Eating disorders can breed contempt or denial in those that don’t understand them while feeding the silent devastation and fear in those who have them. This is an inherently challenging situation. Types of eating disorders vary but we are most familiar with Anorexia and Bulimia or a variation of the two. Still, there are some who suffer from disordered eating. I’ve heard it said that disordered eating is not an “actual eating disorder,” but rather a “phase” of bad eating behaviors. However, the DSM and professionals in the field of addiction and mental illness have proven that not to be the case. For example, disordered eating has now earned the diagnostic term Eating Disorder Not Otherwise Specified or EDNOS.
For real clarification, the DSM descriptions of the various criteria for Anorexia, Bulimia, and EDNOS can be found below:
Eating disorder not otherwise specified includes disorders of eating that do not meet the criteria for any specific eating disorder.
- For female patients, all of the criteria for anorexia nervosa are met except that the patient has regular menses.
- All of the criteria for anorexia nervosa are met except that, despite significant weight loss, the patient’s current weight is in the normal range.
- All of the criteria for bulimia nervosa are met except that the binge eating and inappropriate compensatory mechanisms occur less than twice a week or for less than 3 months.
- The patient has normal body weight and regularly uses inappropriate compensatory behavior after eating small amounts of food (e.g., self-induced vomiting after consuming two cookies).
- Repeatedly chewing and spitting out, but not swallowing, large amounts of food.
The criteria for Anorexia Nervosa is:
- Refusal to maintain body weight at or above a minimally normal weight for age and height: Weight loss leading to maintenance of body weight <85% of that expected or failure to make expected weight gain during period of growth, leading to body weight less than 85% of that expected.
- Intense fear of gaining weight or becoming fat, even though under weight.
- Disturbance in the way one’s body weight or shape are experienced, undue influence of body weight or shape on self-evaluation, or denial of the seriousness of the current low body weight.
- Amenorrhea (at least three consecutive cycles) in postmenarchal girls and women. Amenorrhea is defined as periods occurring only following hormone (e.g., estrogen) administration.
And the criteria for Bulimia Nervosa:
- Recurrent episodes of binge eating characterized by both:
- Eating, in a discrete period of time (e.g., within any 2-hour period), an amount of food that is definitely larger than most people would eat during a similar period of time and under similar circumstances
- A sense of lack of control over eating during the episode, defined by a feeling that one cannot stop eating or control what or how much one is eating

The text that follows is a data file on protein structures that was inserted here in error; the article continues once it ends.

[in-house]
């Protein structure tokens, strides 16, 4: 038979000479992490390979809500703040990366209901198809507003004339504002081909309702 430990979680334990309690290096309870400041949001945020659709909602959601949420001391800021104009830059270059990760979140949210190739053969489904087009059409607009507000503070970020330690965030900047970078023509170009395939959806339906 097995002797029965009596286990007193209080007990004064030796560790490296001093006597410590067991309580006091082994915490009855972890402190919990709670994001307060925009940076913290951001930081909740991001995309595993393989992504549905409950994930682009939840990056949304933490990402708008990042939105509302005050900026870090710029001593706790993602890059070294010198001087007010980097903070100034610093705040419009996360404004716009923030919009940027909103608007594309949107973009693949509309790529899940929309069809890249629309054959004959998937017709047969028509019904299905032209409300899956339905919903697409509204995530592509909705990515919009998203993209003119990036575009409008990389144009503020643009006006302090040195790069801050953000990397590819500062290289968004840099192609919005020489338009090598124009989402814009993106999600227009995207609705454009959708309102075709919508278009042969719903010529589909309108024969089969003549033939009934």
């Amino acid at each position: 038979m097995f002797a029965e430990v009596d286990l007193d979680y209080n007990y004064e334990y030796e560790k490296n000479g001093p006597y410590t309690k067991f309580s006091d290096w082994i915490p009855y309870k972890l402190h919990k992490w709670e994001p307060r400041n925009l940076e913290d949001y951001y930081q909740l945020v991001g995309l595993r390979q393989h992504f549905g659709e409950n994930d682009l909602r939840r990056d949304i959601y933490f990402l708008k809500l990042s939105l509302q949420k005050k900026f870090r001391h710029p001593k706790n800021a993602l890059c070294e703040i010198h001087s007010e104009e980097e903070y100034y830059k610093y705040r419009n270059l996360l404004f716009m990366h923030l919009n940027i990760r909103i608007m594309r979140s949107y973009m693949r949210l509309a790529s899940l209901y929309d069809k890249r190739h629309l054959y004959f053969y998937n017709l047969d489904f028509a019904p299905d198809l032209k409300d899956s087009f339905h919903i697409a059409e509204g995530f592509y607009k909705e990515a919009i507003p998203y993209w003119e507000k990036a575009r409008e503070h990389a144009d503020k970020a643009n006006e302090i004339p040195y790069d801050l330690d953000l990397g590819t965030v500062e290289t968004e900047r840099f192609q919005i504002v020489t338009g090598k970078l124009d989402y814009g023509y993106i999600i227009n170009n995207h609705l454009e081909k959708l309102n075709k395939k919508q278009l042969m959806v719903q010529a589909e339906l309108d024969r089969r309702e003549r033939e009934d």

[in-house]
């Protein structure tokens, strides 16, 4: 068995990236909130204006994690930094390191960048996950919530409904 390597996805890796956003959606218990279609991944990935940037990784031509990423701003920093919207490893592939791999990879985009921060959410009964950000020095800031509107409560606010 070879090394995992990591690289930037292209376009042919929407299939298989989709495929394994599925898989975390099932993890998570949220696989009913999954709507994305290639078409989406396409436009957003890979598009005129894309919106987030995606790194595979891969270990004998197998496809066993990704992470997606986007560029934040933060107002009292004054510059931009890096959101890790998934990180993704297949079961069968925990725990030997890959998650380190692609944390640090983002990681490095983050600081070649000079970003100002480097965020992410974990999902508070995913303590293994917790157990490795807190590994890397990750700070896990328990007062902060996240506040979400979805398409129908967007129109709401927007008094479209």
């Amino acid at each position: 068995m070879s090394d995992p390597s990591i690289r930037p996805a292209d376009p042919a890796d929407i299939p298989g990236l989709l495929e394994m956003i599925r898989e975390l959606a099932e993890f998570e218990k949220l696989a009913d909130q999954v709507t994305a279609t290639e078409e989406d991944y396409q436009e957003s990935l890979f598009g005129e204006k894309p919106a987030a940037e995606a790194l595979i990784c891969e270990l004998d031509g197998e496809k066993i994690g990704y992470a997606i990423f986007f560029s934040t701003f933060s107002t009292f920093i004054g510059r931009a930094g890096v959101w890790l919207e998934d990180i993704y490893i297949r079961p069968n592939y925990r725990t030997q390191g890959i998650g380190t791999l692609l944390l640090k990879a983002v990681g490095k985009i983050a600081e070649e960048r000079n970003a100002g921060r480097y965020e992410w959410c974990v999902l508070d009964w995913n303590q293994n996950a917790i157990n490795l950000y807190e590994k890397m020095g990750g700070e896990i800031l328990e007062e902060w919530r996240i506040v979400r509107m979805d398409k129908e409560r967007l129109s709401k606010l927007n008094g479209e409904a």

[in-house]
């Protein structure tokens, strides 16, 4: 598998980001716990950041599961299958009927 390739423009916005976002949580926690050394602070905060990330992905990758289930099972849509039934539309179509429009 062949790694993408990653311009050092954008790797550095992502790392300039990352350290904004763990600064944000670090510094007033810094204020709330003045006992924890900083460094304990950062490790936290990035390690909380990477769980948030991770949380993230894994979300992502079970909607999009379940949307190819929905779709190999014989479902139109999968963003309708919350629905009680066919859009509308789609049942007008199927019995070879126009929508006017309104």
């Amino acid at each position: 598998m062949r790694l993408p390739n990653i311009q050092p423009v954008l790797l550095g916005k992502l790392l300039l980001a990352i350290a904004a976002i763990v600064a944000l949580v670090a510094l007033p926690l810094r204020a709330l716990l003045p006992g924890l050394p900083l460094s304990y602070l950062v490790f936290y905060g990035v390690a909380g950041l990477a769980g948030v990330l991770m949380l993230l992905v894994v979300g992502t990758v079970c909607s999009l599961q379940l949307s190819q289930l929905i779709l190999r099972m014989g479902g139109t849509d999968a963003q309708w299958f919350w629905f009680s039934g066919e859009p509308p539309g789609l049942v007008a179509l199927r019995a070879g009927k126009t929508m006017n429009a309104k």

- Self-induced vomiting
- Misuse of laxatives, diuretics, enemas, or other medications
- Excessive exercise
- Recurrent inappropriate compensatory behavior to prevent weight gain
- The binge eating and inappropriate compensatory behavior both occur, on average, at least twice a week for 3 months.
- Self-evaluation is unduly influenced by body shape and weight.
- The disturbance does not occur exclusively during episodes of anorexia nervosa
Recovering from any of these eating disorders is hard work. We have to learn to navigate the food playing field with healthy awareness. One of the interesting things I’ve learned about recovering from my own eating disorder is that food is merely a symptomatic component of the greater problem: low self-esteem, an out of control environment, poor body image, fear, control. Not eating was always a way to control the chaos around me. What I was clueless about was the fact that I was created chaos within. The more out of control the outside environment is, the more control someone struggling with an eating disorder requires to simply survive. Yes, there’s deep irony in the use of “survive” here, because the end result of some severe eating disorders is ultimately death.
Chelsea Roff, a recovering anorexic, yoga teacher, speaker, and author, has come out publically with her story of recovery. Chelsea suffered from a stroke when she was 15 and ended up in a hospital for 18 months under constant care. Her essay, bravely discussing her story first appeared in the book 21st Century Yoga: Culture, Politics, & Practice. From there, she was swept into the fray of instant publicity and exposure, ranging from the Huffington Post to Dr. Sanjay Gupta on CNN. While being in recovery isn’t about celebrity, there’s something to be said for a young girl who is taking this exposure and using it for good. There’s something deeply inspiring about someone who came from near death and is now thriving and being of service. In the end, being of service is what it’s about.
Eating disorders have their way of creeping back in when we least expect it. When we are of service and helping others, our own transparency is paramount to that process. In other words, being of service helps keep us honest. We have to eat. We have to learn to develop healthy relationships with our bodies and with food. Here, instead of vigilantly controlling our intake of calories, we can direct our vigilance to being of service. I look to Voice in Recovery and Chelsea Roff as young women who give back what was so freely given to them. I look to Melanie Klein (also a contributor in 21st Century Yoga) and Claire Mysko to provide the education and passion for body image advocacy in order to help young people gain a better understanding of the deeply rooted, media-infused sources of poor body image and eating disorders.
Kindness starts from within. We can and will recover.